Blood Flow Through The Body

Blood flow through the body is designed so that oxygen-rich blood is seperated from the waste carrying deoxygenated blood. The internal structure of the heart allows for this seperation to be maintained, with blood in need of oxygen being sequestered and passed onto the lungs (also allowing it to eliminate carbon dioxide), while that which carries a hogh amount of oxygen being held seperate and passed onto the rest of the body. This is one of mammals major evolutionary advances which may very well have contributed to their success (and reptiles demise!). This seperation of blood allows for a much more efficient system of circulation compared to the other, "heart-bearing" animals (except birds, who also have four chambers). Below is a description of the flow blood follows within the body.


Blood that has a low oxygen concentration and a high carbon dioxide concentration enters the right atrium through the two venae cavae and coronary sinus.

As the right atrial wall contracts, the blood passes through the tricuspid valve and enters the chamber of the right ventricle.

When the right ventricular wall contracts, the tricuspid valve closes (due to increased pressure in the chamber), and the blood moves through the pulmonary valve and into the pulmonary trunk and its branches. From these vessels, the blood enters the capillaries associated with the alveoli of the lungs. Gas exchanges occur between the blood into the capillaries and the air in the alveoli. The freshly oxygenated blood, which is now low in carbon dioxide concentration, returns to the heart through the pulmonary veins, which lead to the left atrium. (NOTE: deoxygenated blood usually flows in veins, oxygenated in arteries, but the pulmonary vessels are different. This is because arteries flow AWAY from the heart, and veins TOWARDS the heart.

As the left atrial wall contracts, the blood moves through the bicuspid valve and into the chamber of the left ventricle. When the left ventricular wall contracts, the bicuspid valve closes (pressure changes) and the blood passes through the aortic valve and into the aorta and its many branches throughout the body.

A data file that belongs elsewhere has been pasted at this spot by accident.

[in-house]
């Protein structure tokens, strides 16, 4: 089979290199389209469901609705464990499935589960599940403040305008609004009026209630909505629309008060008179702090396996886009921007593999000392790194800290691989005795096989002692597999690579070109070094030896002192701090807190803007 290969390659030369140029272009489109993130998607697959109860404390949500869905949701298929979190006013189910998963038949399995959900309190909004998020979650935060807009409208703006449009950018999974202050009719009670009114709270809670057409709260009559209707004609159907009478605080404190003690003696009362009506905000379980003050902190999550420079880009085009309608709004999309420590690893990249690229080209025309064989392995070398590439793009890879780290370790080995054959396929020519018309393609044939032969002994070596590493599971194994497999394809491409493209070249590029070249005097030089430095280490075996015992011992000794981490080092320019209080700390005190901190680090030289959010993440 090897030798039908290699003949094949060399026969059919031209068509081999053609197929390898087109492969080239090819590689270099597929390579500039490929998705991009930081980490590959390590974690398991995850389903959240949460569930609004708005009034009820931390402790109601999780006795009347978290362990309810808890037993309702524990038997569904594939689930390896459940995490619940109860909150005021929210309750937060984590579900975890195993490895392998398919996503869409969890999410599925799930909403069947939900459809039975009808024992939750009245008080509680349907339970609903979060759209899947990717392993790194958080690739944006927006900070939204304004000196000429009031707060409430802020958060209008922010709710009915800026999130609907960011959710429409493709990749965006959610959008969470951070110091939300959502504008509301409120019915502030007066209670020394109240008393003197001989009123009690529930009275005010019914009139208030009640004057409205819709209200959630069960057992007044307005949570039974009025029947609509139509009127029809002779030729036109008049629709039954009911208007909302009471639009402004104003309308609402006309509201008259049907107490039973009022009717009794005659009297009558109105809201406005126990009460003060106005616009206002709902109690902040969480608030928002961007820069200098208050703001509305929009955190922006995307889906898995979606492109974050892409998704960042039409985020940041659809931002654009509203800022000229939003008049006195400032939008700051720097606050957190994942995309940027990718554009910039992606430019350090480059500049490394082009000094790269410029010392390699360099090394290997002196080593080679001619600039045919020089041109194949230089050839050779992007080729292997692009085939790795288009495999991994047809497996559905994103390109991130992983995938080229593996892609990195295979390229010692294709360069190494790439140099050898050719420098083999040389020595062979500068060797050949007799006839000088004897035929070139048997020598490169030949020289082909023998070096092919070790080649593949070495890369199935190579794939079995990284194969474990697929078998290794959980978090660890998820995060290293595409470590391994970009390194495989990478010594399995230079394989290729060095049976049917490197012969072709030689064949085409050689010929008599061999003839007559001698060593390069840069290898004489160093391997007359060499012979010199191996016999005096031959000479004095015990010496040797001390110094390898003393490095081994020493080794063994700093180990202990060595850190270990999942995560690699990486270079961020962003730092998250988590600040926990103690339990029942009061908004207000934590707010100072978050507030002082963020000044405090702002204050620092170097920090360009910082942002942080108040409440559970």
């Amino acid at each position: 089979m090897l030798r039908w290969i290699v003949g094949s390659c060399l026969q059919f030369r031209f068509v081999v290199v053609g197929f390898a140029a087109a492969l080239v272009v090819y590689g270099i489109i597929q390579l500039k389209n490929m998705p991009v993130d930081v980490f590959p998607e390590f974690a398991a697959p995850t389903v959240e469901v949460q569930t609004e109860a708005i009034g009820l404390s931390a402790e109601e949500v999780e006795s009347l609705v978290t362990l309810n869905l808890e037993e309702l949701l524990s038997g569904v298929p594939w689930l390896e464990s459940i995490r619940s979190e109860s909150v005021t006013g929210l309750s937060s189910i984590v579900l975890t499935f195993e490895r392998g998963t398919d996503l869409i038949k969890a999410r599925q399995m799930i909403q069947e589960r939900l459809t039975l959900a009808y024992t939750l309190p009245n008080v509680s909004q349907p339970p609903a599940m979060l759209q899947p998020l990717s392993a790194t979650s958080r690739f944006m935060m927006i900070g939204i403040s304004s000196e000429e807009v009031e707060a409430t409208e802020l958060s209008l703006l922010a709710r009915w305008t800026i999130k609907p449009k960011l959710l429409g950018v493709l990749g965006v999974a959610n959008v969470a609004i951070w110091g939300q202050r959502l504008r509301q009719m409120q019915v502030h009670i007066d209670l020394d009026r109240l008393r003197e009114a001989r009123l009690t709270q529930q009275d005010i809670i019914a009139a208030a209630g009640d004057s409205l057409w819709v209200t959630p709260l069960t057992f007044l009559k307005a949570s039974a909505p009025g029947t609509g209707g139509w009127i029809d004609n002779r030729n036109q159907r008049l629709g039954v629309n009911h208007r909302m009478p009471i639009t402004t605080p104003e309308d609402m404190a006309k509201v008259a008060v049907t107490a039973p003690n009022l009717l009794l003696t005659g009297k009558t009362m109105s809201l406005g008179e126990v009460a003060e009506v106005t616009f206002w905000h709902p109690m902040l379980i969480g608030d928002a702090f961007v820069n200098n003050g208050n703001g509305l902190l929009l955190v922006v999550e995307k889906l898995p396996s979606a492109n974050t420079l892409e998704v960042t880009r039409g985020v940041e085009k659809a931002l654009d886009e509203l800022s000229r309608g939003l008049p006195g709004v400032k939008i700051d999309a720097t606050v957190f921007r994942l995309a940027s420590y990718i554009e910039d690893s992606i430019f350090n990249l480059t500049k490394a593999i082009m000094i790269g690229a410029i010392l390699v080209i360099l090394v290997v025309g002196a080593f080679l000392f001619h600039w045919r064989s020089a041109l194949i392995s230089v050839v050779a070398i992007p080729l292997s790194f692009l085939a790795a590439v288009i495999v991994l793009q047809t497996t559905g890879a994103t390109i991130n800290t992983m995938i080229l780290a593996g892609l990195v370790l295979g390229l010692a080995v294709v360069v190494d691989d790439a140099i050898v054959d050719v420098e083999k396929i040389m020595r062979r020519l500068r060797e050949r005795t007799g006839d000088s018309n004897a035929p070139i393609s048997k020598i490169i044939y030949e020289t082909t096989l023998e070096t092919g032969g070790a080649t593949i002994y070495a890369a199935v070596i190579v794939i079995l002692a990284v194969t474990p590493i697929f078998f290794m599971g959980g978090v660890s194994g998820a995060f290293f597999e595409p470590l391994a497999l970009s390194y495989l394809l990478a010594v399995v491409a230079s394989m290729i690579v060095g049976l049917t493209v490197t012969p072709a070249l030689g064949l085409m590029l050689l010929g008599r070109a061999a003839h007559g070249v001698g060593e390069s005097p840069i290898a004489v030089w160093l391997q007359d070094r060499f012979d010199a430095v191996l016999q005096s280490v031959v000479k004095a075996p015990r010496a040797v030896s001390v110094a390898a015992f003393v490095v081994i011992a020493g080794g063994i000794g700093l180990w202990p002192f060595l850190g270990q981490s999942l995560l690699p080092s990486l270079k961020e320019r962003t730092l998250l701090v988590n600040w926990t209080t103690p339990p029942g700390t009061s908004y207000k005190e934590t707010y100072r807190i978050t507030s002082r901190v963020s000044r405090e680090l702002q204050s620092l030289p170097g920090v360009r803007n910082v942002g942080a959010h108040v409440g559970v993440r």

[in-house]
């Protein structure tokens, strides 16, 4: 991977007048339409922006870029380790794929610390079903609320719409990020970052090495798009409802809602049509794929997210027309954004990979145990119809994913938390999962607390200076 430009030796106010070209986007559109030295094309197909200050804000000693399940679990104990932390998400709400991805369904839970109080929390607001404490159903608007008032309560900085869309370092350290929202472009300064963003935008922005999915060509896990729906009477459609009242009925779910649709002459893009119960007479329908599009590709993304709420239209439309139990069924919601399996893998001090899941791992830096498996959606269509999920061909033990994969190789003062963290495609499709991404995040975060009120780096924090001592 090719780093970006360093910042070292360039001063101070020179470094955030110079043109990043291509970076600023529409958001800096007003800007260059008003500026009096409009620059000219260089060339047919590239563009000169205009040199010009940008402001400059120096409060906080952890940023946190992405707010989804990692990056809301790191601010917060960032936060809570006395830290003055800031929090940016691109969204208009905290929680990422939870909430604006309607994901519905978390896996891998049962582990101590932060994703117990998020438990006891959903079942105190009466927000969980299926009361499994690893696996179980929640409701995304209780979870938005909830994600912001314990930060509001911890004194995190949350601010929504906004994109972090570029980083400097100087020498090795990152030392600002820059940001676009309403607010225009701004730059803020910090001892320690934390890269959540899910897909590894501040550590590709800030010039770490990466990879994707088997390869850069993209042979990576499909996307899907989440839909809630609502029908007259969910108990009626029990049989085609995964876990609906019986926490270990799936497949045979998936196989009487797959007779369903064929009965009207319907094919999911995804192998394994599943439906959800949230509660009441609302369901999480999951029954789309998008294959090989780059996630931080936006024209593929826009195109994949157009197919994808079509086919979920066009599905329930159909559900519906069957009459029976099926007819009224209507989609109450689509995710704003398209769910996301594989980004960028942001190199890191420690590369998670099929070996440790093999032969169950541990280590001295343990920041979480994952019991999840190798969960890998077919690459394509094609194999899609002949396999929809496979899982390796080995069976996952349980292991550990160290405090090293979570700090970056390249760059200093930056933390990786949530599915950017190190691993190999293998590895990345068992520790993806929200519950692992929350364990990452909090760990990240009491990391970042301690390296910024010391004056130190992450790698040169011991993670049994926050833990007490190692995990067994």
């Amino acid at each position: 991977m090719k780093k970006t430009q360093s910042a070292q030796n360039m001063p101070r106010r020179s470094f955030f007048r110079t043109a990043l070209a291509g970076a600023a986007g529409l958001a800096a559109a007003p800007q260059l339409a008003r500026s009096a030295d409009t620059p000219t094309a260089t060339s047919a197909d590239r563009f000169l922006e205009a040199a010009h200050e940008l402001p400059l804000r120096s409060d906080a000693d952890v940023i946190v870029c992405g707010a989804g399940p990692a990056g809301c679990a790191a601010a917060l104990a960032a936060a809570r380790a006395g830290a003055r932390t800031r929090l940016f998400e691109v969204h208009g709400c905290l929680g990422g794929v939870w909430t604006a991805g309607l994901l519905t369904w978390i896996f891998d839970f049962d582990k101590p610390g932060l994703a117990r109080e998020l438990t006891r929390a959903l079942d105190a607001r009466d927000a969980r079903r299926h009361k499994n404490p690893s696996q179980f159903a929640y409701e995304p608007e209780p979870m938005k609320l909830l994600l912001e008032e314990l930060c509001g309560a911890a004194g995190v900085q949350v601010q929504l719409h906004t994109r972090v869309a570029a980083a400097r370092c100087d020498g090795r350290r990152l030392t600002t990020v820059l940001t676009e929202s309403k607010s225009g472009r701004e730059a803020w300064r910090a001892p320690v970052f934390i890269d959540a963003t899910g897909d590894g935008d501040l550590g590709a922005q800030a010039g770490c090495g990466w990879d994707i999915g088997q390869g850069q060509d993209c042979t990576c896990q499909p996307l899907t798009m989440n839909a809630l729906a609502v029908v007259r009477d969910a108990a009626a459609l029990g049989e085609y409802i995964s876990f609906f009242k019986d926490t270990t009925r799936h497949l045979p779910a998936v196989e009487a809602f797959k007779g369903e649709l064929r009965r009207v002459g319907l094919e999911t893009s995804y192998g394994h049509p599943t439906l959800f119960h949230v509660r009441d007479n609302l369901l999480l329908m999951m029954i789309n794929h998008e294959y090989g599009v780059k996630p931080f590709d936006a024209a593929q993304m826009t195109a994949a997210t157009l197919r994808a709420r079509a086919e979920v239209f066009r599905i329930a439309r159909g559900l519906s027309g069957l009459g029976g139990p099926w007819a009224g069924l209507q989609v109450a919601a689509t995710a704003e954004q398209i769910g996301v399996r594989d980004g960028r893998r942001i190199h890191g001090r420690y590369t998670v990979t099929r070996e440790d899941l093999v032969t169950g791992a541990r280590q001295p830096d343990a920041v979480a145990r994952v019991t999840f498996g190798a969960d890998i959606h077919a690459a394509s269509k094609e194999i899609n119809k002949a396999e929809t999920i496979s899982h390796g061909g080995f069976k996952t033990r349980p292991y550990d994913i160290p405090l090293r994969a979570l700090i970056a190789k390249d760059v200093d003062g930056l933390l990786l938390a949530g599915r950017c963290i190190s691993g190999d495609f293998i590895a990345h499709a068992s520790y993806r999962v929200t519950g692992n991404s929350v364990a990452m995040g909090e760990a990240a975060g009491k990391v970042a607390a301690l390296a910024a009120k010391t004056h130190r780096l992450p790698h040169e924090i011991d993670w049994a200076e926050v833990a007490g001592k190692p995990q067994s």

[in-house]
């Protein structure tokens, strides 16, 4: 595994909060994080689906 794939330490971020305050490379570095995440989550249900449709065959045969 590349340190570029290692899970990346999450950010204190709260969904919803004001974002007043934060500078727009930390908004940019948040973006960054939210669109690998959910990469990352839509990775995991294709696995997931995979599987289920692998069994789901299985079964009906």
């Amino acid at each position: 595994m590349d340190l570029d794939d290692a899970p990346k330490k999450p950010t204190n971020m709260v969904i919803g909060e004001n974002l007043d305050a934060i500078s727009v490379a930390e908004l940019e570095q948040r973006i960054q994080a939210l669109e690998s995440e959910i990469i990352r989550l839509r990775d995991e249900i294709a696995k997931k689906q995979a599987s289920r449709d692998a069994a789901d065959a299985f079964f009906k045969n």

Blood is supplied to the tissues of the heart by the first two branches of the aorta, called the right and left coronary arteries. Their openings lie just beyond the aortic semilunar valve.

Because the heart must beat continually to supply blood to the body tissues, the myocardial cells require a constant supply of freshly oxygenated blood. The myocardium contains many capillaries fed by branches of the coronary arteries, allowing the heart to get access to the oxygenated blood first. The larger branches of these arteries usually have interconnections between vessels that provide alternate pathways for the blood, a helpful adaptation which allows survival despite partial clogage.

The blood that has passed through the capillaries of the myocardium is drained by branches of the cardiac veins, whose paths roughly parallel those of the coronary arteries. These veins join the coronary sinus, an enlarged vein which is on the posterior surface of the heart and empties into the right atrium.


The heart pushes blood through the body in two different flows. The right atrium receives blood from the body in need of oxygen (and needing to eliminate carbon dioxide) and the right ventricle delievers the blood to the lungs for gas exchange. The left atrium receives the oxygenated blood from the lungs, and the left ventricle delievers it to the body.

This systemic blood flow has numerous sub pathways. Arteries branch of from the aorta into the upper body feeding the head and the arms. Blood leaving the heart by way of the descending aorta passes on to: a) the liver (via the hepatic artery and the hepatic portal system); b) the kidney (the renal artery); c) the stomach and the digestive tract; d) the rest of the trunk and the legs. Each of these pathways are seperate paths which then double back to the heart.